Darren Smith sent out a request to each director for his or her top choice. Because many directors turned in more than one offering, Smith included all suggestions. As he points out, a park that’s best for birdwatching may not be best for skiing. What’s “best,” therefore, is subjective. In the case of a best of the best list, the more the merrier.

Subjective or not, what makes these state parks standouts, according to Smith, are their natural beauty and natural resources, as well as, in some cases, their cultural and historical significance. They are also perfect for spotting the wildlife that is native to each state.

What intrigued me about Smith’s list of state parks is that there are many that are often overshadowed by the national parks and monuments that happen to be in that state as well. New Mexico is one such state.

I lived in New Mexico for nine years and traveled to every corner more than once. Although I did take in a few state parks, other travel options kept me busy.

I vaguely remember going to Living Desert Zoo and Gardens State Park and the City of Rocks State Park— two parks on the Best of the Best list, years ago. Part of the reason for my fuzzy recollection is that New Mexico state parks have plenty of competition with national parks and monuments located there.

White Sands National Monument, Bandelier National Monument, and Carlsbad Caverns National Park are just a few of the wow factor locations I’ve been to more than once.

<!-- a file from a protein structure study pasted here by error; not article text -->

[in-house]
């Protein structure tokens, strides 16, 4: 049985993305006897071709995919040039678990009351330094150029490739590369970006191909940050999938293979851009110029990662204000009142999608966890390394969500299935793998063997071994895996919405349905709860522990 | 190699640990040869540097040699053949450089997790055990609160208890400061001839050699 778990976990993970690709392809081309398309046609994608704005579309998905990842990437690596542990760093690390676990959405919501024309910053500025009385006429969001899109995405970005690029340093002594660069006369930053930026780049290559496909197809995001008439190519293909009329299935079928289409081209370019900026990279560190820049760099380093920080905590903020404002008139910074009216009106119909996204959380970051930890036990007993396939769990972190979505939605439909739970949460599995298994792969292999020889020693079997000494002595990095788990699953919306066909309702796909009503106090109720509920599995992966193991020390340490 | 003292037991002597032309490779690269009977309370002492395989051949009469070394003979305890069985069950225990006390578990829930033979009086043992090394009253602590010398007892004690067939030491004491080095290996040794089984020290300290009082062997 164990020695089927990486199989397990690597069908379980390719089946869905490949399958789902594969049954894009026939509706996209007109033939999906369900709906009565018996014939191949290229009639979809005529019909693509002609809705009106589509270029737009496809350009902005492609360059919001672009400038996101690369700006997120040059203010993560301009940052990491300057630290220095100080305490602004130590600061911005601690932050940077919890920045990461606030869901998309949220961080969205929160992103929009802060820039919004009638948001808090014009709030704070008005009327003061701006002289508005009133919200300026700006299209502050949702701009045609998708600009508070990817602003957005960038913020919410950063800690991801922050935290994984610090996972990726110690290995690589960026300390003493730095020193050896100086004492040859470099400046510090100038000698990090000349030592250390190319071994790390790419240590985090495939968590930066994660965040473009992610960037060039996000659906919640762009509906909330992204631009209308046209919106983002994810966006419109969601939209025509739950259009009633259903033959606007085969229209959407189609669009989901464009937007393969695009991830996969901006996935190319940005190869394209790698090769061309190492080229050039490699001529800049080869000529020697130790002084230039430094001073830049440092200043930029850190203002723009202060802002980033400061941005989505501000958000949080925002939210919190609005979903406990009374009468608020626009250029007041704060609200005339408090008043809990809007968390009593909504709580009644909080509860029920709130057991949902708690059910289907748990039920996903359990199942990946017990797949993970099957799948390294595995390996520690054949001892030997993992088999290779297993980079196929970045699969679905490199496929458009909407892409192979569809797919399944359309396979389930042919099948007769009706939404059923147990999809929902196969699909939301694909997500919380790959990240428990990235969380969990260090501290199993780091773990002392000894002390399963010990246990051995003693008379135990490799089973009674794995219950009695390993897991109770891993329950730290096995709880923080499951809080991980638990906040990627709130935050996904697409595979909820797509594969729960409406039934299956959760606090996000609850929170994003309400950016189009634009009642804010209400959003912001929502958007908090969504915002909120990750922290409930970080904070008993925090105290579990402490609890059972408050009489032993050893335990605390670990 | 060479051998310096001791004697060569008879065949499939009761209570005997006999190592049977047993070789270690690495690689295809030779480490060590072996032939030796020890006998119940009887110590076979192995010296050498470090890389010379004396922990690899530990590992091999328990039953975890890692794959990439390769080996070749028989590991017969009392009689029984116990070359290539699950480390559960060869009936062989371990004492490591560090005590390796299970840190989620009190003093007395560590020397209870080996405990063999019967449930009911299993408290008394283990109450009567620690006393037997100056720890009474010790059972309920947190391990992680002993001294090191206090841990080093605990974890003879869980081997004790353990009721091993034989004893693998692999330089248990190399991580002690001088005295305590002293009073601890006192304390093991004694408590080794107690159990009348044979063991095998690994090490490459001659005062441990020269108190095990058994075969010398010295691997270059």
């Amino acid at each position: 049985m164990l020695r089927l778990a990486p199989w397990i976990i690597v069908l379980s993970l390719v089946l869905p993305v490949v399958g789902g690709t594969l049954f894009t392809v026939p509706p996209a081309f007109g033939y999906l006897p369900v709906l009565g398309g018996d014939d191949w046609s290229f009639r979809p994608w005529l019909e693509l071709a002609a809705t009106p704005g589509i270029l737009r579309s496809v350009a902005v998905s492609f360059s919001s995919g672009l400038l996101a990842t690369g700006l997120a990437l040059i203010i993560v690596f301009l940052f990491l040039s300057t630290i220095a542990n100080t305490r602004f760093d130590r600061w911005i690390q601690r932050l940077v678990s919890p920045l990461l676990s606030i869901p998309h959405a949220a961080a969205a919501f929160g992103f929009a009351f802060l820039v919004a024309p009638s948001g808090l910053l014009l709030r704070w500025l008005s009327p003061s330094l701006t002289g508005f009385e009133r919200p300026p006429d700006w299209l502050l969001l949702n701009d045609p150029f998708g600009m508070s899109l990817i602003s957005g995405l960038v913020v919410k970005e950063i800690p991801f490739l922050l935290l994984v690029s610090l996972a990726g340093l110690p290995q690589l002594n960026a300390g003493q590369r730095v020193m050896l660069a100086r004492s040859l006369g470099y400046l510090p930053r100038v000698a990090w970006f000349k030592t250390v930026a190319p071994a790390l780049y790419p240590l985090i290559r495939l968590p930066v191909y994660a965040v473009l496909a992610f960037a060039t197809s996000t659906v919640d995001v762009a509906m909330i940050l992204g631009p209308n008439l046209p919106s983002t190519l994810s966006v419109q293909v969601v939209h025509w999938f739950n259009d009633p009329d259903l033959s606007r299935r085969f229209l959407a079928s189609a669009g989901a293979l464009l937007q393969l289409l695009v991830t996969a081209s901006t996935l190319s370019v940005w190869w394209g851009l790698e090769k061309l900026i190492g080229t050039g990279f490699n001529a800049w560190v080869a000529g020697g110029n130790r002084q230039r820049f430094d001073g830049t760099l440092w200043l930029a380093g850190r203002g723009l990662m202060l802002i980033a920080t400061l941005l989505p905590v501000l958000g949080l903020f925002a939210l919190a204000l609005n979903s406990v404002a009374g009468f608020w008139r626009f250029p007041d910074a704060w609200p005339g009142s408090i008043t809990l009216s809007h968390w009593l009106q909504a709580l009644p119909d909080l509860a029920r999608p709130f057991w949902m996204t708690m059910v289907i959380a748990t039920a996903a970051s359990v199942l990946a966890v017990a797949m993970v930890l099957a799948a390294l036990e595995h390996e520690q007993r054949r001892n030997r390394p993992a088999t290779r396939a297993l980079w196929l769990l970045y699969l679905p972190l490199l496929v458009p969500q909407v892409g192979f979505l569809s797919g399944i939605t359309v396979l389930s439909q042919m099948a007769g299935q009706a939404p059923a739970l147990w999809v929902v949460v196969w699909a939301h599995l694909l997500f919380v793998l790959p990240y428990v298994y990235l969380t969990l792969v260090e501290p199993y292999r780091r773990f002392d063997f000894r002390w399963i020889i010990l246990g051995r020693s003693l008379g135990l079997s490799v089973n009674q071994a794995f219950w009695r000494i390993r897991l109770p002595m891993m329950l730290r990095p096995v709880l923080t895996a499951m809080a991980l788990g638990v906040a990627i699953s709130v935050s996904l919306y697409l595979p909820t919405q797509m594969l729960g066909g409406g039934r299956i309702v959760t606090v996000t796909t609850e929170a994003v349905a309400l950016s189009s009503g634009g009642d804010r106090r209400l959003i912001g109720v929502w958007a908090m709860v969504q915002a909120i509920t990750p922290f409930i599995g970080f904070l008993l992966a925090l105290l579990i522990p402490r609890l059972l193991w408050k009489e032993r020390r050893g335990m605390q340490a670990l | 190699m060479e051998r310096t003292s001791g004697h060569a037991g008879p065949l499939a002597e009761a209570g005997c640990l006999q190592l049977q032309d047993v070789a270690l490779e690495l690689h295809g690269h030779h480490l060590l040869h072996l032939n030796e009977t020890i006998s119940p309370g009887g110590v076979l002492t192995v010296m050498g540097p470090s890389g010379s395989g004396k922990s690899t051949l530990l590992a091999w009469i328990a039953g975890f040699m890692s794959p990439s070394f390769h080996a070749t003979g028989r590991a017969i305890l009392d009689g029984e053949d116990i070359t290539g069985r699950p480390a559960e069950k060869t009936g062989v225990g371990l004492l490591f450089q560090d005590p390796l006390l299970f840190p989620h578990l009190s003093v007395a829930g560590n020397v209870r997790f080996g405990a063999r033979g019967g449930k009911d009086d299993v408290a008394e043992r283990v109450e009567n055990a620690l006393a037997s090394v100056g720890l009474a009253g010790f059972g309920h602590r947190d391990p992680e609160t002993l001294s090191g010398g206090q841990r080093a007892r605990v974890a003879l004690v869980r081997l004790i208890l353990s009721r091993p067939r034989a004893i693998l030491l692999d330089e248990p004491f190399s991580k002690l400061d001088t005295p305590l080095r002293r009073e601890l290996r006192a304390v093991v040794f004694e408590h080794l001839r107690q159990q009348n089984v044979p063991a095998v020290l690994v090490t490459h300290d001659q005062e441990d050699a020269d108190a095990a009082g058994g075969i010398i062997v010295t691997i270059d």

The Living Desert Zoo and Gardens, however, is where seeing wildlife native to New Mexico (and elsewhere) is a given. Prairie dogs, mule deer, bison and road runners are part of the critters who live in the Chihuahuan Desert where the park is located. The park is also involved with a program to ensure the survival of the Mexican Gray Wolf. These wolves are native to the southern part of the state.

What Smith was getting at when he compiled his list is that, although national parks often get more attention, state parks deserve notice too. Smith’s list is also a reminder that there are hidden gems worth discovering across the United States.

Sure, a national park is a fine destination, but while you’re on your way, add a state park to the itinerary. Because the Living Desert Zoo and Gardens is near Carlsbad Caverns, for example, you can easily take in both on the same trip.

When planning a trip, use Smith’s list as a handy starting point. Each park has a link to its website, plus there are descriptions about why a particular park made the list and the wildlife you’ll see if you go there.

The photo of the fox was taken at Wildlife Prairie State Park near Peoria, Illinois. That park not on the Best of the Best list, but perhaps it should be. Wildlife Prairie State Park features 150 animals that are native to Illinois. The fox is one of them.